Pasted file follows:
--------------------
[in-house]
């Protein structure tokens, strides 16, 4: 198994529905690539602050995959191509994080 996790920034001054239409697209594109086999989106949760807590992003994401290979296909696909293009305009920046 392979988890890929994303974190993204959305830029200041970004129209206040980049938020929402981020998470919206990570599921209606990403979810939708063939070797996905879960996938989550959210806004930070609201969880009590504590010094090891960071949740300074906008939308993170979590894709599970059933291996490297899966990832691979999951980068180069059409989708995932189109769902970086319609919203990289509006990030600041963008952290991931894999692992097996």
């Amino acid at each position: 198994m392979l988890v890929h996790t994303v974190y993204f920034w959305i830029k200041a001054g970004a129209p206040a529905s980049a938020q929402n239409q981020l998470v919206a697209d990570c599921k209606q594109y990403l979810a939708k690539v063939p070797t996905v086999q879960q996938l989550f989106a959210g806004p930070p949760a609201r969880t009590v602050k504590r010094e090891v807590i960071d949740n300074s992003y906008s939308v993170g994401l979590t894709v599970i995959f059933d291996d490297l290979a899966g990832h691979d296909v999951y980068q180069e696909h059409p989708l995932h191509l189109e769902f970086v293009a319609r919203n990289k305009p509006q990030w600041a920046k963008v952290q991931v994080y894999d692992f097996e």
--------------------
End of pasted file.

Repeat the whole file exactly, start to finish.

[in-house]
């Protein structure tokens, strides 16, 4: 198994529905690539602050995959191509994080 996790920034001054239409697209594109086999989106949760807590992003994401290979296909696909293009305009920046 392979988890890929994303974190993204959305830029200041970004129209206040980049938020929402981020998470919206990570599921209606990403979810939708063939070797996905879960996938989550959210806004930070609201969880009590504590010094090891960071949740300074906008939308993170979590894709599970059933291996490297899966990832691979999951980068180069059409989708995932189109769902970086319609919203990289509006990030600041963008952290991931894999692992097996």
């Amino acid at each position: 198994m392979l988890v890929h996790t994303v974190y993204f920034w959305i830029k200041a001054g970004a129209p206040a529905s980049a938020q929402n239409q981020l998470v919206a697209d990570c599921k209606q594109y990403l979810a939708k690539v063939p070797t996905v086999q879960q996938l989550f989106a959210g806004p930070p949760a609201r969880t009590v602050k504590r010094e090891v807590i960071d949740n300074s992003y906008s939308v993170g994401l979590t894709v599970i995959f059933d291996d490297l290979a899966g990832h691979d296909v999951y980068q180069e696909h059409p989708l995932h191509l189109e769902f970086v293009a319609r919203n990289k305009p509006q990030w600041a920046k963008v952290q991931v994080y894999d692992f097996e």